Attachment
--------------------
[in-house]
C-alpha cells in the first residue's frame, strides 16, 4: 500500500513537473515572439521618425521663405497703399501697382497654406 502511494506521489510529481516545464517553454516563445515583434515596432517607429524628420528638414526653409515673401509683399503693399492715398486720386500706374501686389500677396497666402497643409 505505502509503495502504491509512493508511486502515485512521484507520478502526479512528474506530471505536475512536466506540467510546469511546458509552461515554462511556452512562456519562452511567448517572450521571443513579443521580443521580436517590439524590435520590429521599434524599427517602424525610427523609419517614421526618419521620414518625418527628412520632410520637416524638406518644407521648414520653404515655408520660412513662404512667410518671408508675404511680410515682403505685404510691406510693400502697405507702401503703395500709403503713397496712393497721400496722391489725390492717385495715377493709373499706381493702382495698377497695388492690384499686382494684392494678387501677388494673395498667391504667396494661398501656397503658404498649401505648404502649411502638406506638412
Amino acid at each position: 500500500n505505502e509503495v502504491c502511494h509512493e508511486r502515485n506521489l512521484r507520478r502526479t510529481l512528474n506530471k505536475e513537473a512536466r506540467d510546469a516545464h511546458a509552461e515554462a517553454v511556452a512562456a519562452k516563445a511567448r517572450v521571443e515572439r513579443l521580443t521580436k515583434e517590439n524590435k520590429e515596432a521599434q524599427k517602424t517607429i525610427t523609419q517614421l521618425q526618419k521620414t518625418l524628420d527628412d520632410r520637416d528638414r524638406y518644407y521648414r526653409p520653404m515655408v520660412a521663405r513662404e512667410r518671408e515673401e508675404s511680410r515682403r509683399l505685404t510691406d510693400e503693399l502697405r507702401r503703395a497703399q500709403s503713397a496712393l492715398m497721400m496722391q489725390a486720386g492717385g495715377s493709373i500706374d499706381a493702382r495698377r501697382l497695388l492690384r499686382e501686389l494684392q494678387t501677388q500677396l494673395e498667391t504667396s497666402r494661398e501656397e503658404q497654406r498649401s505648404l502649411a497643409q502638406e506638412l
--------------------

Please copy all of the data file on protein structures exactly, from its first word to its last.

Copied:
[in-house]
C-alpha cells in the first residue's frame, strides 16, 4: 500500500513537473515572439521618425521663405497703399501697382497654406 502511494506521489510529481516545464517553454516563445515583434515596432517607429524628420528638414526653409515673401509683399503693399492715398486720386500706374501686389500677396497666402497643409 505505502509503495502504491509512493508511486502515485512521484507520478502526479512528474506530471505536475512536466506540467510546469511546458509552461515554462511556452512562456519562452511567448517572450521571443513579443521580443521580436517590439524590435520590429521599434524599427517602424525610427523609419517614421526618419521620414518625418527628412520632410520637416524638406518644407521648414520653404515655408520660412513662404512667410518671408508675404511680410515682403505685404510691406510693400502697405507702401503703395500709403503713397496712393497721400496722391489725390492717385495715377493709373499706381493702382495698377497695388492690384499686382494684392494678387501677388494673395498667391504667396494661398501656397503658404498649401505648404502649411502638406506638412
Amino acid at each position: 500500500n505505502e509503495v502504491c502511494h509512493e508511486r502515485n506521489l512521484r507520478r502526479t510529481l512528474n506530471k505536475e513537473a512536466r506540467d510546469a516545464h511546458a509552461e515554462a517553454v511556452a512562456a519562452k516563445a511567448r517572450v521571443e515572439r513579443l521580443t521580436k515583434e517590439n524590435k520590429e515596432a521599434q524599427k517602424t517607429i525610427t523609419q517614421l521618425q526618419k521620414t518625418l524628420d527628412d520632410r520637416d528638414r524638406y518644407y521648414r526653409p520653404m515655408v520660412a521663405r513662404e512667410r518671408e515673401e508675404s511680410r515682403r509683399l505685404t510691406d510693400e503693399l502697405r507702401r503703395a497703399q500709403s503713397a496712393l492715398m497721400m496722391q489725390a486720386g492717385g495715377s493709373i500706374d499706381a493702382r495698377r501697382l497695388l492690384r499686382e501686389l494684392q494678387t501677388q500677396l494673395e498667391t504667396s497666402r494661398e501656397e503658404q497654406r498649401s505648404l502649411a497643409q502638406e506638412l